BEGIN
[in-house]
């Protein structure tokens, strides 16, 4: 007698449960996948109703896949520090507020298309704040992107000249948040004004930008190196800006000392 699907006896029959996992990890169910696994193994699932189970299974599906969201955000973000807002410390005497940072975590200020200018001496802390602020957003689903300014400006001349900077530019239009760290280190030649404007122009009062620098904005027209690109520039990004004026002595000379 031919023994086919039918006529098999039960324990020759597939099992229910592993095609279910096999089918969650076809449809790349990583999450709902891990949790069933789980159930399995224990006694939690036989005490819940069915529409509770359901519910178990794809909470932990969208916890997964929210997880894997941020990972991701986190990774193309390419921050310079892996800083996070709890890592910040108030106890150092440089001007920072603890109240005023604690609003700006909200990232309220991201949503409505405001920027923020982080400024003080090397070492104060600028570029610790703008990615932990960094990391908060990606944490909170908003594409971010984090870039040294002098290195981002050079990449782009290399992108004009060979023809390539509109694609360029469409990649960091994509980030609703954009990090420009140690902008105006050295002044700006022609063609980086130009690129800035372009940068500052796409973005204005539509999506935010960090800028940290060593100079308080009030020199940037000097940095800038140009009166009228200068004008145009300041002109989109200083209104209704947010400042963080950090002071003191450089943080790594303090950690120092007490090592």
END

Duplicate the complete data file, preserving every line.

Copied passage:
[in-house]
């Protein structure tokens, strides 16, 4: 007698449960996948109703896949520090507020298309704040992107000249948040004004930008190196800006000392 699907006896029959996992990890169910696994193994699932189970299974599906969201955000973000807002410390005497940072975590200020200018001496802390602020957003689903300014400006001349900077530019239009760290280190030649404007122009009062620098904005027209690109520039990004004026002595000379 031919023994086919039918006529098999039960324990020759597939099992229910592993095609279910096999089918969650076809449809790349990583999450709902891990949790069933789980159930399995224990006694939690036989005490819940069915529409509770359901519910178990794809909470932990969208916890997964929210997880894997941020990972991701986190990774193309390419921050310079892996800083996070709890890592910040108030106890150092440089001007920072603890109240005023604690609003700006909200990232309220991201949503409505405001920027923020982080400024003080090397070492104060600028570029610790703008990615932990960094990391908060990606944490909170908003594409971010984090870039040294002098290195981002050079990449782009290399992108004009060979023809390539509109694609360029469409990649960091994509980030609703954009990090420009140690902008105006050295002044700006022609063609980086130009690129800035372009940068500052796409973005204005539509999506935010960090800028940290060593100079308080009030020199940037000097940095800038140009009166009228200068004008145009300041002109989109200083209104209704947010400042963080950090002071003191450089943080790594303090950690120092007490090592």